She and her husband had no children. After their marriage a young nephew of Dr. Norwood Carroll, Herbert Norwood, became a frequent visitor to their hospitable and rustic log home, Nordel Hill, in the old Bloomsbury section of north Raleigh and in time was like an adopted son. He enhanced the Carrolls' pleasure in a leisurely cruise around the world when his uncle retired from dentistry in 1914. Later he was graduated with honors from the U.S. Naval Academy at Annapolis to become a career officer. Serving with distinction during World War II, he was reported missing in action when his ship was lost during the Battle of the Solomon Islands. A naval fighting ship bears his name.
Dr. Dixon-Carroll died in Rex Hospital, Raleigh, of injuries suffered in an automobile accident the previous day. The funeral service was conducted in the First Baptist Church by the Reverend Dr. J. Powell Tucker. The Reverend E. McNeill Poteat said in eulogy, "She was utterly impatient of things that cramped the human spirit." Burial was in Oakwood Cemetery. Her husband died on 5 Apr. 1942 while visiting friends in Cincinnati.
Modern scholarly analysis of Dixon-Carroll places her achievements in their proper context, especially as it concerns her work to advance women's suffrage. In a state that would refuse to ratify the 19th Amendment, Dixon-Carroll was outspoken in her support for the suffrage movement, but her support of voting rights for women specifically and purposefully excluded Black women. In a June 1920 newspaper article, Dixon-Carroll argued that women's suffrage would both secure white supremacy and expand it: "Not only would women suffrage give white control in [Southern] states a more permanent footing than now, but white supremacy will continue to grow, since the increase of white population is more rapid than the increase of colored population."
Following the amendment's ratification and in advance of an upcoming election, Dixon-Carroll worked to whip the votes of white women in support of the Democrats and their white supremacist agenda. In a September 1920 speech to a crowd in her hometown of Shelby, Dixon-Carroll seized the opportunity to remind women that the future of white supremacy was at stake:
"I believe that every woman in North Carolina should align herself with the Democratic Party, for what the Democratic Party has stood for and has already accomplished, and for what it promises in the future. Women want clean government, institutions taken care of(,) the blind and the insane and the reformatories taken care of, and white supremacy.”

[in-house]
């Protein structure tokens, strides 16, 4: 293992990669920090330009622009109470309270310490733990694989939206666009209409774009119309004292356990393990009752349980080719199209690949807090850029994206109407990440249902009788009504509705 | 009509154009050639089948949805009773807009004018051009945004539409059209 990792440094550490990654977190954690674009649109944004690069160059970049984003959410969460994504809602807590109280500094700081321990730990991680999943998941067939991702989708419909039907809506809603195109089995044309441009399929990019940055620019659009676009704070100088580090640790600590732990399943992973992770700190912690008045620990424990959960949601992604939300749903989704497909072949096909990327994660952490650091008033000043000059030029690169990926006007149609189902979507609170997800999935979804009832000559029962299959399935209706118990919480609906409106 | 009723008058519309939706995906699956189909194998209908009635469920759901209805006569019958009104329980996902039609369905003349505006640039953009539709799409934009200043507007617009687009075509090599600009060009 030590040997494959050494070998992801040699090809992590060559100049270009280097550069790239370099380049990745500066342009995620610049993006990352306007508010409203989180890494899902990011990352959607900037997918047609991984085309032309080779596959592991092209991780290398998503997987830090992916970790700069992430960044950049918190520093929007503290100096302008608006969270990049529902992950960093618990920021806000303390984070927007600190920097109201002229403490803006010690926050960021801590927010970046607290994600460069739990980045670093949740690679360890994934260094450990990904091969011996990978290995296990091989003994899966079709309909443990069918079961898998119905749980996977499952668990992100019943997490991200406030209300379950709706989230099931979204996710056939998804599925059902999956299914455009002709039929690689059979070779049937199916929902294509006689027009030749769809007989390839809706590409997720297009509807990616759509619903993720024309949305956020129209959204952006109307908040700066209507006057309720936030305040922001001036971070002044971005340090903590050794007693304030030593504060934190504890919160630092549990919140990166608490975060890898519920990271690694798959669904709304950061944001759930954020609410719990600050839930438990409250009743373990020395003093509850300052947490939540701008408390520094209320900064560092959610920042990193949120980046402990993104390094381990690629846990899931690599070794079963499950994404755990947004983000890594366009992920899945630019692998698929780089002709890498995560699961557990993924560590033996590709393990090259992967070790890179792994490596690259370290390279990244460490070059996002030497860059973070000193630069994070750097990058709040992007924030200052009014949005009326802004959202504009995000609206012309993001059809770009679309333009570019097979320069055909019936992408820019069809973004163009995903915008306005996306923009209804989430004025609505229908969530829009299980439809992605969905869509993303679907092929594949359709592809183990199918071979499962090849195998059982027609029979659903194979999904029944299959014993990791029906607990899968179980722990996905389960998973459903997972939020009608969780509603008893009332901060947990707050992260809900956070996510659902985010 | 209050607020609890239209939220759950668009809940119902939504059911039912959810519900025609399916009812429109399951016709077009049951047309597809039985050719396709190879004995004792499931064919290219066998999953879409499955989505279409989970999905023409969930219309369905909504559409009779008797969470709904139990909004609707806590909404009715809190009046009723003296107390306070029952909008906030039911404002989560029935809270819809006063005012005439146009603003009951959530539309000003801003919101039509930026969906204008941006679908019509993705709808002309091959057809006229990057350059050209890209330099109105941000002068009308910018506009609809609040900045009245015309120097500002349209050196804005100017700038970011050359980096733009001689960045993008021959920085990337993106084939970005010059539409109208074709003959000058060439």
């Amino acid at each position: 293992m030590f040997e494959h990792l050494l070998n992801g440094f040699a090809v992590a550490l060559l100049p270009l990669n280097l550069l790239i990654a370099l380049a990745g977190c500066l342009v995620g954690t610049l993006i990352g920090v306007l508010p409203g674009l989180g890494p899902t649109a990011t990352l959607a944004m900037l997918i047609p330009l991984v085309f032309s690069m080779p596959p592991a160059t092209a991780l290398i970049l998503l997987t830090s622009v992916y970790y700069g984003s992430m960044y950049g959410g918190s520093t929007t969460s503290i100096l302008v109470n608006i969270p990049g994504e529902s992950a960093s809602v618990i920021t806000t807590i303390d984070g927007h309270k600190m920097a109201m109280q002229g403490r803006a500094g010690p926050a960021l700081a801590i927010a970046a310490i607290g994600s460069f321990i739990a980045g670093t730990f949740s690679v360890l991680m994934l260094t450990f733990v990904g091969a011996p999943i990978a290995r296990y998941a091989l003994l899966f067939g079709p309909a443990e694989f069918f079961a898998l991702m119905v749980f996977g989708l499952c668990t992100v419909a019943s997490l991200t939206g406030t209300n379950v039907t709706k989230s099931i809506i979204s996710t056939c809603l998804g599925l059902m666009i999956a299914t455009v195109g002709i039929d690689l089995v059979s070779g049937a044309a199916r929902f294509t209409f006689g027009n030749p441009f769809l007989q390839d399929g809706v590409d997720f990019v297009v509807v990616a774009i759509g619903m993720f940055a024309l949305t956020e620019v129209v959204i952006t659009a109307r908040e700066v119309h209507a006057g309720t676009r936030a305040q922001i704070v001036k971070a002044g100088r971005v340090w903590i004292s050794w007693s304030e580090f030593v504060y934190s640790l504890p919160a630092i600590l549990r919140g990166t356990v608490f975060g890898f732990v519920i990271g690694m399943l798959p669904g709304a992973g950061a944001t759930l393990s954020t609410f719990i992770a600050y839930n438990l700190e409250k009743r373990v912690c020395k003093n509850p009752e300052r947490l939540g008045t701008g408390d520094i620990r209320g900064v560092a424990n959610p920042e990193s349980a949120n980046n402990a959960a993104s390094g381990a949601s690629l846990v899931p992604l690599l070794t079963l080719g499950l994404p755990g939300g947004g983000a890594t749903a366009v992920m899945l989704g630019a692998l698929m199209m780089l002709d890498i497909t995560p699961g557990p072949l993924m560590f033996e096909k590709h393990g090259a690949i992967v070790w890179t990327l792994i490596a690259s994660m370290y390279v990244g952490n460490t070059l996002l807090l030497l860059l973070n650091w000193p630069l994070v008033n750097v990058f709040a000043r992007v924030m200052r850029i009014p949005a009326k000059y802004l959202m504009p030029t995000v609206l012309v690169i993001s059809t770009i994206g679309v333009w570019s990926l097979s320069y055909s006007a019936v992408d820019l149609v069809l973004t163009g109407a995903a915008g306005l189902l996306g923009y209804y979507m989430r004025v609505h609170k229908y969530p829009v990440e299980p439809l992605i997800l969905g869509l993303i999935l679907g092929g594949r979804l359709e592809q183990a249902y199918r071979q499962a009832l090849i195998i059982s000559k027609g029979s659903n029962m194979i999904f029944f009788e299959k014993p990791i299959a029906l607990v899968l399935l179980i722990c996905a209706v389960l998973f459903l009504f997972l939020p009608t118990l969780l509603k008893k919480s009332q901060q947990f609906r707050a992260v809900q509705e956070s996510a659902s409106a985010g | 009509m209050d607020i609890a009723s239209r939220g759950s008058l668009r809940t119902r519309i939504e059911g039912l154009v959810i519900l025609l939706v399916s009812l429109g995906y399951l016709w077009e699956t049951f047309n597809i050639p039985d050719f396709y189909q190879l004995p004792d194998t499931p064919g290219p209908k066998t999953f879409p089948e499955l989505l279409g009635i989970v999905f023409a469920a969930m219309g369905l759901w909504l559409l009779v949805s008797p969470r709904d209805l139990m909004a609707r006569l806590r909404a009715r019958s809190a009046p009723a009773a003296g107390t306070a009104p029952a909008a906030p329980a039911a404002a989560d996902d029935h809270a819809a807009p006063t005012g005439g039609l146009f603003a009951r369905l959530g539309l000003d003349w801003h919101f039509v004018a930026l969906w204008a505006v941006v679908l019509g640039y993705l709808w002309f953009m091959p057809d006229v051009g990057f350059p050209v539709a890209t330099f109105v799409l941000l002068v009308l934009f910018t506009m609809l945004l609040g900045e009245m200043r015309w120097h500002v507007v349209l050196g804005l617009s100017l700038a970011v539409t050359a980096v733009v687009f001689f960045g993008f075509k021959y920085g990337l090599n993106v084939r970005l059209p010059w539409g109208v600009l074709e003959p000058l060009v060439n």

Her stewardship of Samarcand—a public institution for "delinquent" girls that operated from 1918 to 2011—as president of its board of directors is likewise receiving renewed attention. Investigations of the institution in the 1930s revealed a culture of physical abuse and poor living conditions, sparking public outcry and demands for reform. At every turn, Dixon-Carroll defended the institution, dismissing the allegations and publicly insisting that Samarcand was operating "beautifully and smoothly." Despite the public embarrassment, Dixon-Carroll retained leadership of the board as its president until her death in 1934.
---Historical Research and Publications Office, NC Office of Archives and History, 2021
Bulletin of the North Carolina State Board of Charities and Public Welfare , 1918–23; Helen Harrison, "Famous Women in North Carolina" (North Carolina Collection, University of North Carolina, Chapel Hill)
Mary Lynch Johnson, A History of Meredith College (1956)
"Medical Women in North Carolina," North Carolina Medical Journal 2 (1950)
Medicine in North Carolina , 2 vols. (1972)
Meredith College Quarterly Bulletin , November 1934, November 1938
Raleigh Biblical Recorder , 23 May 1934
Raleigh News and Observer , 15 and 16 May 1934
Katharine Ripley, Sand in My Shoes (1931)
Samarcand Manor (n.d.)
Lou Rogers, "Dr. Delia Dixon-Carroll," We the People of North Carolina 1 (December 1943)
"Suffrage Strengthens South's White Vote," The Independent (Elizabeth City, N.C.), 4 June 1920.
“Dr. Delia Dixon-Carroll, Makes her Maiden Democratic Speech in Shelby,” The Cleveland Star (Shelby, N.C.), 28 September 1920.
"Nordell Hill, Raleigh, NC." This is a postcard of the log-cabin home of Dr. Dixon-Carroll. Photo courtesy of UNC Libraries. Available from http://www.lib.unc.edu/blogs/ncm/index.php/2010/02/13/nordel-hill-raleigh-nc/ (accessed April 12, 2012).
1 January 1986 | Wells, Warner